Heritage, Summer 2003 Page: 10
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The California Gold Rush of 1849 and the thousands who
headed west in search of wealth brought a need for more
regular and dependable mail service. Up until that time
mail had been conveyed by private companies, which
operated sporadically. Seeing this great need for a more
reliable transportation network, Congress voted in 1857 to
subsidize a semi-weekly overland mail and passenger
stage service that eventually operated from September
1858 to March 1861. Two lines, one beginning in St. Louis,
Missouri, and the other in Memphis, converged in Fort
Smith, Arkansas, ran through northern Texas, and ended in
The contract called for mail to be conveyed twice weekly
in both directions using four-horse coaches or wagons
that could also carry passengers. John Butterfield, a veteran
stage driver from New York, was awarded the six-year
contract, which also stated that each trip should be completed
within 25 days. His company, Butterfield Overland
Express Company, used a route that ran through Texas and
Arizona to deliver mail from St. Louis up the California
coast to San Francisco.
According to the Handbook of Texas, in the Lone Star
State, the trail ran from Franklin (present-day El Paso),
"nearly due east to Hueco Tanks, thirty miles; a little north
of east to the Pinery; fifty-six miles; twenty-four miles on to
Delaware Springs; down Delaware Creek, almost to its
junction with the Pecos River, and across the river to
Pope's Camp, near the thirty-second parallel, forty miles;
down the east side of the Pecos, to Emigrant Crossing,
sixty-five miles; and fifty-five miles on to Horsehead
Crossing. Thence the trail ran east-northeast to the headwaters
of the Middle Concho River, seventy miles; slightly
more northward through the vicinity of Carlsbad, Texas, to
a camp or station, about thirty miles; to Grape Creek near
the south line of present Coke County, twenty-two miles;
to Fort Chadbourne in what is now Coke County. Thence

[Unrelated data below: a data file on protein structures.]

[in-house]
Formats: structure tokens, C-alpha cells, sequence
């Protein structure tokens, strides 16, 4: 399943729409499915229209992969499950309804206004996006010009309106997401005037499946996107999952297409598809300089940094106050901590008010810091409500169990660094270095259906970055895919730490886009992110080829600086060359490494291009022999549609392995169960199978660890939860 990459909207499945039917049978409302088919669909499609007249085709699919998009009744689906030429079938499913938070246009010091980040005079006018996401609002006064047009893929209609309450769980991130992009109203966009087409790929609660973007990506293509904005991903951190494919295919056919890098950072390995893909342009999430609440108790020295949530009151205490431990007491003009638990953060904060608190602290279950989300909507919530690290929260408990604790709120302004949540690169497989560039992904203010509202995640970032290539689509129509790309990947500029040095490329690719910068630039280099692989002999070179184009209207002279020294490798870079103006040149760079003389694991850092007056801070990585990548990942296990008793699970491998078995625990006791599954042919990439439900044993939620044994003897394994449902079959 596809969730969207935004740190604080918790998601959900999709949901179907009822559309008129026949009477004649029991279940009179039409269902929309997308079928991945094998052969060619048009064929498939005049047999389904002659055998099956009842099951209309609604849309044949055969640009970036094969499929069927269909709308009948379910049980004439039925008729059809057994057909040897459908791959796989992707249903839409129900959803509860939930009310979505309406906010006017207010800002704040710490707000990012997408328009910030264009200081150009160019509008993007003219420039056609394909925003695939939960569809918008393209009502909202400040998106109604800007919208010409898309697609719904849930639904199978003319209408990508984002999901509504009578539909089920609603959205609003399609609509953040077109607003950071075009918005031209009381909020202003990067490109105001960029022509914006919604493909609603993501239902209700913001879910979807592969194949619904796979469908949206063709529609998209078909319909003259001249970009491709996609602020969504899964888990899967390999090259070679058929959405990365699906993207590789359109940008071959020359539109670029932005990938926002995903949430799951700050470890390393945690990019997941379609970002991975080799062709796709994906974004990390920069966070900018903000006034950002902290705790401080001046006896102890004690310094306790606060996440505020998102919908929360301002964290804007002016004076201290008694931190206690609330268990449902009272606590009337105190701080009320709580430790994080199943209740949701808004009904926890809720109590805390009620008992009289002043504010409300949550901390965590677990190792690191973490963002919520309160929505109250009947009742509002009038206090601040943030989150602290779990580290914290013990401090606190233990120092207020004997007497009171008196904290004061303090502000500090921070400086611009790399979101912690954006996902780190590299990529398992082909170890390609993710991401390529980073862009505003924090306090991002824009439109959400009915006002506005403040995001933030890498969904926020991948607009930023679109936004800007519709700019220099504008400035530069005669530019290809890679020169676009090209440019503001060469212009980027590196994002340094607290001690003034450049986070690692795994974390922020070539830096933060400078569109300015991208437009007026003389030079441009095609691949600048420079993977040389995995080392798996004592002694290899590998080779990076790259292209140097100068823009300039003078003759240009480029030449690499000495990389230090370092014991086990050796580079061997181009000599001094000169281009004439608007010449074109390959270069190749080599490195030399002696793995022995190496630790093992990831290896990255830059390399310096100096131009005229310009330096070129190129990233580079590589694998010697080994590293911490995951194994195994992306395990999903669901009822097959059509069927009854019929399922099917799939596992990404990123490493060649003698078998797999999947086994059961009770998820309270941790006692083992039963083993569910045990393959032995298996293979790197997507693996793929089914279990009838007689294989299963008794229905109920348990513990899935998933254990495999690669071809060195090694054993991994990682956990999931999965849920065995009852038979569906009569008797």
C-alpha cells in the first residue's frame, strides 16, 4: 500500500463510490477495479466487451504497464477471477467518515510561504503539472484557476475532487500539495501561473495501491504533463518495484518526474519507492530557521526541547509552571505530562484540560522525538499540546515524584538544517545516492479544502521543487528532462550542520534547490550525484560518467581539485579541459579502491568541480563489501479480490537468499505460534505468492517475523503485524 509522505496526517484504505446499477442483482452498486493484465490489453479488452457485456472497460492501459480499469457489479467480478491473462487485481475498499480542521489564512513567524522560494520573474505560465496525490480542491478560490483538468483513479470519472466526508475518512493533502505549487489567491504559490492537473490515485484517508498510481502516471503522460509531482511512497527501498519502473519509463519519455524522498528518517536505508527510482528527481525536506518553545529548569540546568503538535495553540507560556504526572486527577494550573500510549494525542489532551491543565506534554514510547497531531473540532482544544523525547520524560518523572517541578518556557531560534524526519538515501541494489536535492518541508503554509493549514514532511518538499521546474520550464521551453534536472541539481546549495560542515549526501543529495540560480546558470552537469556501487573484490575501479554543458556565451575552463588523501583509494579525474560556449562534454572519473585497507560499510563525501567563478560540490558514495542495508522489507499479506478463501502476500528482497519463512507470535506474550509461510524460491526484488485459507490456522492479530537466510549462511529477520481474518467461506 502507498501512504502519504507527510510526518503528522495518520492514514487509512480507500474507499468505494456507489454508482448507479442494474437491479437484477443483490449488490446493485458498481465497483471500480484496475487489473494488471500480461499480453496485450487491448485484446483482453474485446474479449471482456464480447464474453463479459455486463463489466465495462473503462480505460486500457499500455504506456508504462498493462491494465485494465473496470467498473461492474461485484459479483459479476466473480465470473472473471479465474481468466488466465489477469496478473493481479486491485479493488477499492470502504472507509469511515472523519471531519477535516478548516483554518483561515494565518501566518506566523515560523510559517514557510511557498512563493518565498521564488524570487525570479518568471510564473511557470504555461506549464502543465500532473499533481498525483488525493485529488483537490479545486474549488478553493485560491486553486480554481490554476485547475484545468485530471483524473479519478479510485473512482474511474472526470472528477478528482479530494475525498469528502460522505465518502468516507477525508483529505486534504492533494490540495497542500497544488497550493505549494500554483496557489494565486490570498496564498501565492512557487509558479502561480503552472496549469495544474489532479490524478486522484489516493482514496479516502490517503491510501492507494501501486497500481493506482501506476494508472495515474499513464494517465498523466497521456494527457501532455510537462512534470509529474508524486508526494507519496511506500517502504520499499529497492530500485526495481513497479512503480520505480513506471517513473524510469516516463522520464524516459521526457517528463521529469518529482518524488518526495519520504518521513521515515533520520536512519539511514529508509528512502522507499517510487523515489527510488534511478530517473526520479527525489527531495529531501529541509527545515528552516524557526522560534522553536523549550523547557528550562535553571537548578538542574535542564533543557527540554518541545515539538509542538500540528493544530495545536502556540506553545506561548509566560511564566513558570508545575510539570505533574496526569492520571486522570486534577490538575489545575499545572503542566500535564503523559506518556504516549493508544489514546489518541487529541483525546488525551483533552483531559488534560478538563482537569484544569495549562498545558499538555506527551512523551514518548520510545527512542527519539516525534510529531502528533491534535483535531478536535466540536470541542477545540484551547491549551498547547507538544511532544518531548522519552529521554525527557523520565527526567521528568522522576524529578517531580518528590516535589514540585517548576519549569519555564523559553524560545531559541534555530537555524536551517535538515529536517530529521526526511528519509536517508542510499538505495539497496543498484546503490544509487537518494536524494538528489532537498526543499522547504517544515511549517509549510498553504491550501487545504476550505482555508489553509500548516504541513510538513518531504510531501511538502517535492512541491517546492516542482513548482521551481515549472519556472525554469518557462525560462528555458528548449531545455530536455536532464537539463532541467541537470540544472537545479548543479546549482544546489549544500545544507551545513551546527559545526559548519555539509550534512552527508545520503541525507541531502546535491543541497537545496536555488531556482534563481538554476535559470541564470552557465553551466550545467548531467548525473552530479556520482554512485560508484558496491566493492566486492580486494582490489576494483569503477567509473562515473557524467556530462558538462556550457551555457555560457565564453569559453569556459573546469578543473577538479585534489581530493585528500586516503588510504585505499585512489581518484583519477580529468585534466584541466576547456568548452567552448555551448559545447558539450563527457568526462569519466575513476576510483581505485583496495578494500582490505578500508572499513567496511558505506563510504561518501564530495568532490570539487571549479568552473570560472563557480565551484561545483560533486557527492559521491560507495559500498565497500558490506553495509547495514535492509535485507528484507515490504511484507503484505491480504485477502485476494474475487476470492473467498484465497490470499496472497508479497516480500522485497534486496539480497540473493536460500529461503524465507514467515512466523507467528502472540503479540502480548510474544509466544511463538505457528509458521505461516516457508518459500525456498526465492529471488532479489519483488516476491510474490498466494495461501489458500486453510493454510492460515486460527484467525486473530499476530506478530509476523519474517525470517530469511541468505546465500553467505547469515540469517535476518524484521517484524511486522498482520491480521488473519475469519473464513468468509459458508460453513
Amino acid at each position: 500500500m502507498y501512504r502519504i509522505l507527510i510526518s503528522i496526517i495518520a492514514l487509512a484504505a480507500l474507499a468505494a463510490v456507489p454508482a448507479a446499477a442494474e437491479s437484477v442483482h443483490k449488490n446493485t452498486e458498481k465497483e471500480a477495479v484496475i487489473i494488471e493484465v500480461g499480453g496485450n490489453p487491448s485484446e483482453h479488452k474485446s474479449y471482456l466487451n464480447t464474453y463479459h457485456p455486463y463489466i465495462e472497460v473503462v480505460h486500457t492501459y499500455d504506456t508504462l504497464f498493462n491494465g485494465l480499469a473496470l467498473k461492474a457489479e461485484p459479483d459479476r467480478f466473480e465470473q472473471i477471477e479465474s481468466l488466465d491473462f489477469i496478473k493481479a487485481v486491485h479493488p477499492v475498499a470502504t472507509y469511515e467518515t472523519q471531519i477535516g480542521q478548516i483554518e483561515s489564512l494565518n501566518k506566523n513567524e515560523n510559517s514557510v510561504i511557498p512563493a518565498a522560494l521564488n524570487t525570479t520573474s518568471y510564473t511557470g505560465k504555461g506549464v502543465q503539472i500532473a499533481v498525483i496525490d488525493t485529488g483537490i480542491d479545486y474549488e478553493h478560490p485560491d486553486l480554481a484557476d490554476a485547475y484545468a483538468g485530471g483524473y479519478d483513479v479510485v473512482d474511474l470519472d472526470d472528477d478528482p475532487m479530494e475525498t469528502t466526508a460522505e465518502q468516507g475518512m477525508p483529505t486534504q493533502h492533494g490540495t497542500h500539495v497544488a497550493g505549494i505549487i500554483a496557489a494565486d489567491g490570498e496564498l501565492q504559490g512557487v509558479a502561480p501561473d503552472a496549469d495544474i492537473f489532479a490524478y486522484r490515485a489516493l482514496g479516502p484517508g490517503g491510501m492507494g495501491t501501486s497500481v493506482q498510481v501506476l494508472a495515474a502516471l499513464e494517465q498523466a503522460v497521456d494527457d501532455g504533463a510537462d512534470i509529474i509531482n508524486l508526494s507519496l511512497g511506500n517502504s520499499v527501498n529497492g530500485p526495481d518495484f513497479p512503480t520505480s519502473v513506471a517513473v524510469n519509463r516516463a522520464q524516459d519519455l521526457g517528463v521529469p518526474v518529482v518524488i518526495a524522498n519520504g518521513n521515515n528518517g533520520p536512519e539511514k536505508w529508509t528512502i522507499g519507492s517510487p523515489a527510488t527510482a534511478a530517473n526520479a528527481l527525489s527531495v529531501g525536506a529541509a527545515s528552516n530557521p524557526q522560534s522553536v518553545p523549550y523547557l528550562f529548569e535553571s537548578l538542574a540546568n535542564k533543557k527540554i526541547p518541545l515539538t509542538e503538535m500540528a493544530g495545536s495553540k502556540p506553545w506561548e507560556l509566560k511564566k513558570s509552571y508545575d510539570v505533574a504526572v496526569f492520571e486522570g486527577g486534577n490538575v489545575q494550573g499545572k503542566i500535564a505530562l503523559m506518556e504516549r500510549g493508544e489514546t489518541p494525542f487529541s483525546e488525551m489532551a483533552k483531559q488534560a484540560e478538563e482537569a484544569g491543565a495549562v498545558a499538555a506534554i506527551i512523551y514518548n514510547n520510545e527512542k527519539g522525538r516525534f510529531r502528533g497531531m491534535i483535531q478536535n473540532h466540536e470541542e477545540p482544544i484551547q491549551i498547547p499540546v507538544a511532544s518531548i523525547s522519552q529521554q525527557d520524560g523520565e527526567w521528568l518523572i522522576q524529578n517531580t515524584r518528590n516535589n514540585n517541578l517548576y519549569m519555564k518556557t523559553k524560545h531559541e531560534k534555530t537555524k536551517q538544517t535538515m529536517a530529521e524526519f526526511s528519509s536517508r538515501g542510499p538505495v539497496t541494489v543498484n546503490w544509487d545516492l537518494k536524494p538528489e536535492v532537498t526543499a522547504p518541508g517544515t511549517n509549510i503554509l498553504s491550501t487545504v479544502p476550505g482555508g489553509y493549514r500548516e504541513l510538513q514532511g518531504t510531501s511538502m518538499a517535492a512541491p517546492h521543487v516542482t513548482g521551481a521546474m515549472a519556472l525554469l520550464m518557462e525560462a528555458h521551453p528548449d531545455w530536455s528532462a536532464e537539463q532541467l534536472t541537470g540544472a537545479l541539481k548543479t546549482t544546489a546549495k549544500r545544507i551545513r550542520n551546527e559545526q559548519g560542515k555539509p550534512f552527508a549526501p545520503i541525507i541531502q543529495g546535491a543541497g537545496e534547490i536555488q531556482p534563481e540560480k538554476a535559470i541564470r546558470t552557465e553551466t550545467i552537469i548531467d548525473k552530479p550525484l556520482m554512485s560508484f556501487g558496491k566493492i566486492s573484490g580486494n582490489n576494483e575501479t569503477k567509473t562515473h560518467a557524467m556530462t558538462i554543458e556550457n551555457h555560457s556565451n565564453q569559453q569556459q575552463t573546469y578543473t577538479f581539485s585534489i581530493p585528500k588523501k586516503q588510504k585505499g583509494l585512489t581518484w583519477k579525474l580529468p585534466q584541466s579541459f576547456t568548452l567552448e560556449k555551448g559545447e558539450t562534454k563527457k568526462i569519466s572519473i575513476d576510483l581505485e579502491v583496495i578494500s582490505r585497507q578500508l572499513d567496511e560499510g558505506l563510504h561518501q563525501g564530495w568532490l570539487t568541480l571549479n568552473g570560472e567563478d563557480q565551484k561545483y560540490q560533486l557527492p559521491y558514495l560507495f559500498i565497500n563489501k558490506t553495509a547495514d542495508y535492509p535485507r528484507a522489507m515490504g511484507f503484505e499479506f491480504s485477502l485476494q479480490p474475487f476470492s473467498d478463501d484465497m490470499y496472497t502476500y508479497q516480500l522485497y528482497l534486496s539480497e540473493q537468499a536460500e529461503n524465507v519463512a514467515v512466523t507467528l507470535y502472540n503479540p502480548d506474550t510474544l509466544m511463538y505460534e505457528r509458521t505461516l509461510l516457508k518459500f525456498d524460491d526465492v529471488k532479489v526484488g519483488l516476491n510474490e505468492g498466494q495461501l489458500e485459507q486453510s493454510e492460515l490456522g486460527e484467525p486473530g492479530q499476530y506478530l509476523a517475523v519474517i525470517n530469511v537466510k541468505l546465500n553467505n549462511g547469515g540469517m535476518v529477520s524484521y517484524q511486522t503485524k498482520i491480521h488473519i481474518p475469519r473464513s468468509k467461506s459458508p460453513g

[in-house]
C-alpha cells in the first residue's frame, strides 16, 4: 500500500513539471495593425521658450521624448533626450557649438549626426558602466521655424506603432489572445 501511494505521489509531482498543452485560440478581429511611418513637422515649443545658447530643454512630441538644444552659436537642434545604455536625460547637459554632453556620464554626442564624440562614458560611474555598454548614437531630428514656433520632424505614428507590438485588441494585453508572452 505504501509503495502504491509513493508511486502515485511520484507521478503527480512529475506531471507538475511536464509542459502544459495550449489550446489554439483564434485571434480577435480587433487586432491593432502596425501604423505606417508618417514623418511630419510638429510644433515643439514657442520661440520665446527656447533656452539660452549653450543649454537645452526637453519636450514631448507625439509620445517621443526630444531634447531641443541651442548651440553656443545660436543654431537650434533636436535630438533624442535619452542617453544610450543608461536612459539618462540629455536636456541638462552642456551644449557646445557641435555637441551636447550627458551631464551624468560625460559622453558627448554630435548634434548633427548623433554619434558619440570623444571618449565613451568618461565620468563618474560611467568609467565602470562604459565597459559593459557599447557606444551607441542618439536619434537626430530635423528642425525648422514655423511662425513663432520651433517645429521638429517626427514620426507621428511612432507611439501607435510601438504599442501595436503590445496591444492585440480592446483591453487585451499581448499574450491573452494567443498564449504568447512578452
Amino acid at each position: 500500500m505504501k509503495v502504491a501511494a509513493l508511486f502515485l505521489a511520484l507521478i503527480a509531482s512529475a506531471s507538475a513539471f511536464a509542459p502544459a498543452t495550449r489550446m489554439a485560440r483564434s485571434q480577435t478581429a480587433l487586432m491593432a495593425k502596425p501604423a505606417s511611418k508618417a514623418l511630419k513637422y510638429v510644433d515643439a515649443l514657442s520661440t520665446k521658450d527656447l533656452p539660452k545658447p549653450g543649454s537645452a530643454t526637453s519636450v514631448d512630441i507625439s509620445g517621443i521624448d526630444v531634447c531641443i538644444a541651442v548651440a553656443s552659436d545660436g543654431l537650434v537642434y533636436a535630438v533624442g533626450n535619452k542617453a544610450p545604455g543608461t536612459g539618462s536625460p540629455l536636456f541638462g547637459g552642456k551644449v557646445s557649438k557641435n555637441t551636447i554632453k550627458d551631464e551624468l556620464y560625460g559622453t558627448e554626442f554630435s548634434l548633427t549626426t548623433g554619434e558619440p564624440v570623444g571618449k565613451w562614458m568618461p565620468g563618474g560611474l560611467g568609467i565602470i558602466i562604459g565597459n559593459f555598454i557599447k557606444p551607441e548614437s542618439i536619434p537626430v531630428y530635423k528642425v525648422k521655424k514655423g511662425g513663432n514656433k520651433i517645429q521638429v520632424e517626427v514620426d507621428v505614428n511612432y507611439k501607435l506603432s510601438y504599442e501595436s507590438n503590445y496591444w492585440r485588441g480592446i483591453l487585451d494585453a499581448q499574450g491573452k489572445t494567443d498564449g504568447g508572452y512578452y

the route ran more to the north across Valley Creek, twelve
miles; to Mountain Pass, sixteen miles; passed the route of
the Texas and Pacific Railway, a mile west of the site of
present Tye, to Fort Phantom Hill, thirty miles; to Smith's
station, twelve miles; to Clear Fork station, twenty-six
miles; to Franz's station, thirteen miles; and to^^ Fort
Belkn ap, twe nty-two m iles. From Fort Belkn ap the line
turned eastward to Murphy's station (a site near present
Graham), sixteen miles; to Jacksboro, nineteen miles; to
Earhart's station, sixteen miles; to Davidsont's station,
twenty-four miles; to Gainesvillie, seventeen miles; to
Diamond's station (one mile west of the .'site ::of'lpresent.
Whitesboro), fifteen m ilIes; to Sherm an, fifteen miles; n
across the Red River at Colbert's Ferry egh mle blo
Preston. The route was changed slightly ^from time to time,
the most important change being .:*made l;jatte :i~n 1858,
when, in order to secure :a ..better -warter supplyl, .the .stages.
between Frankl in .and *the 'Pecos 'fol lowed the .1l Paso-San
Antonio road to Camp Stockton (nowFr tctn n
t*.hence to the Horseh~ad Crossing.";:::,;::''. :/
'..'Almost' without excepion utefil wsabetome
:*the 25-day 'mail del(iveyalwne evc opn
successfully provided util ac 81whnacnrc
modification moved the route northward and out of Texas.
HERITAGE E SUMMER 2003
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Texas Historical Foundation. Heritage, Summer 2003, periodical, Summer 2003; Austin, Texas. (texashistory.unt.edu/ark:/67531/metapth45377/m1/10/: accessed October 22, 2017), University of North Texas Libraries, The Portal to Texas History, texashistory.unt.edu; crediting Texas Historical Foundation.